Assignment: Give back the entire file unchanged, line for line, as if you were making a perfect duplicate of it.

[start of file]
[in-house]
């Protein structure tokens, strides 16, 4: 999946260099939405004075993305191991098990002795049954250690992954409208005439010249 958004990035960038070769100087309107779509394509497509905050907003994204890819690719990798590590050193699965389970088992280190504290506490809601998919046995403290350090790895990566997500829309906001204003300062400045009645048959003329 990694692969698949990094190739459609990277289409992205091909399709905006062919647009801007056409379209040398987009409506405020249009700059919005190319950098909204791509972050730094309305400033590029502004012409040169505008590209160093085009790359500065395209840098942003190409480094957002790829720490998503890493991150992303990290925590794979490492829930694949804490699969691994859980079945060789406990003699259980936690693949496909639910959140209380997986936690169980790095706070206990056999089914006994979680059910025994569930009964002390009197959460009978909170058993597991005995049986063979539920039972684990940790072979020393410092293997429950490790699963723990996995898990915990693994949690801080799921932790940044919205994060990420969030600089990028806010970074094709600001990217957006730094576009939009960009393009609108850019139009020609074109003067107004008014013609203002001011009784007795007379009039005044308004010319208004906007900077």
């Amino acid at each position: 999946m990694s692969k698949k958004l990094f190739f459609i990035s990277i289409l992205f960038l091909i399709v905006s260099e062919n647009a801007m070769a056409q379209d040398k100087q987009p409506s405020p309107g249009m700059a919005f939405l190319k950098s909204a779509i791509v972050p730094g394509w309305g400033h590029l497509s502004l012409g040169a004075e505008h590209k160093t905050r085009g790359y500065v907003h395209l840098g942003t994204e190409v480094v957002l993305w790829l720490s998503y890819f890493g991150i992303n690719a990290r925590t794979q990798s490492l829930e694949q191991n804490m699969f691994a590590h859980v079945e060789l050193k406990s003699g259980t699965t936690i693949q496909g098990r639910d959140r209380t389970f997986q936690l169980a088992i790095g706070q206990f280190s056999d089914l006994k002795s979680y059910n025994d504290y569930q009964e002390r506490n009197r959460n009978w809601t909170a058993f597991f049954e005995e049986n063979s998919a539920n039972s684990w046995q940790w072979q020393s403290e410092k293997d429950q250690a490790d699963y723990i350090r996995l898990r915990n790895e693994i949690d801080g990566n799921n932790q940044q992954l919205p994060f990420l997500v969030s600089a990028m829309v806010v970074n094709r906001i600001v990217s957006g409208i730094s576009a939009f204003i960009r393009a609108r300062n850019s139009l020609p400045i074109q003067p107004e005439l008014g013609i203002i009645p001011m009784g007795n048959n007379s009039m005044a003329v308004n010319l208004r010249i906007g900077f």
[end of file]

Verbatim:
[in-house]
């Protein structure tokens, strides 16, 4: 999946260099939405004075993305191991098990002795049954250690992954409208005439010249 958004990035960038070769100087309107779509394509497509905050907003994204890819690719990798590590050193699965389970088992280190504290506490809601998919046995403290350090790895990566997500829309906001204003300062400045009645048959003329 990694692969698949990094190739459609990277289409992205091909399709905006062919647009801007056409379209040398987009409506405020249009700059919005190319950098909204791509972050730094309305400033590029502004012409040169505008590209160093085009790359500065395209840098942003190409480094957002790829720490998503890493991150992303990290925590794979490492829930694949804490699969691994859980079945060789406990003699259980936690693949496909639910959140209380997986936690169980790095706070206990056999089914006994979680059910025994569930009964002390009197959460009978909170058993597991005995049986063979539920039972684990940790072979020393410092293997429950490790699963723990996995898990915990693994949690801080799921932790940044919205994060990420969030600089990028806010970074094709600001990217957006730094576009939009960009393009609108850019139009020609074109003067107004008014013609203002001011009784007795007379009039005044308004010319208004906007900077």
């Amino acid at each position: 999946m990694s692969k698949k958004l990094f190739f459609i990035s990277i289409l992205f960038l091909i399709v905006s260099e062919n647009a801007m070769a056409q379209d040398k100087q987009p409506s405020p309107g249009m700059a919005f939405l190319k950098s909204a779509i791509v972050p730094g394509w309305g400033h590029l497509s502004l012409g040169a004075e505008h590209k160093t905050r085009g790359y500065v907003h395209l840098g942003t994204e190409v480094v957002l993305w790829l720490s998503y890819f890493g991150i992303n690719a990290r925590t794979q990798s490492l829930e694949q191991n804490m699969f691994a590590h859980v079945e060789l050193k406990s003699g259980t699965t936690i693949q496909g098990r639910d959140r209380t389970f997986q936690l169980a088992i790095g706070q206990f280190s056999d089914l006994k002795s979680y059910n025994d504290y569930q009964e002390r506490n009197r959460n009978w809601t909170a058993f597991f049954e005995e049986n063979s998919a539920n039972s684990w046995q940790w072979q020393s403290e410092k293997d429950q250690a490790d699963y723990i350090r996995l898990r915990n790895e693994i949690d801080g990566n799921n932790q940044q992954l919205p994060f990420l997500v969030s600089a990028m829309v806010v970074n094709r906001i600001v990217s957006g409208i730094s576009a939009f204003i960009r393009a609108r300062n850019s139009l020609p400045i074109q003067p107004e005439l008014g013609i203002i009645p001011m009784g007795n048959n007379s009039m005044a003329v308004n010319l208004r010249i906007g900077f």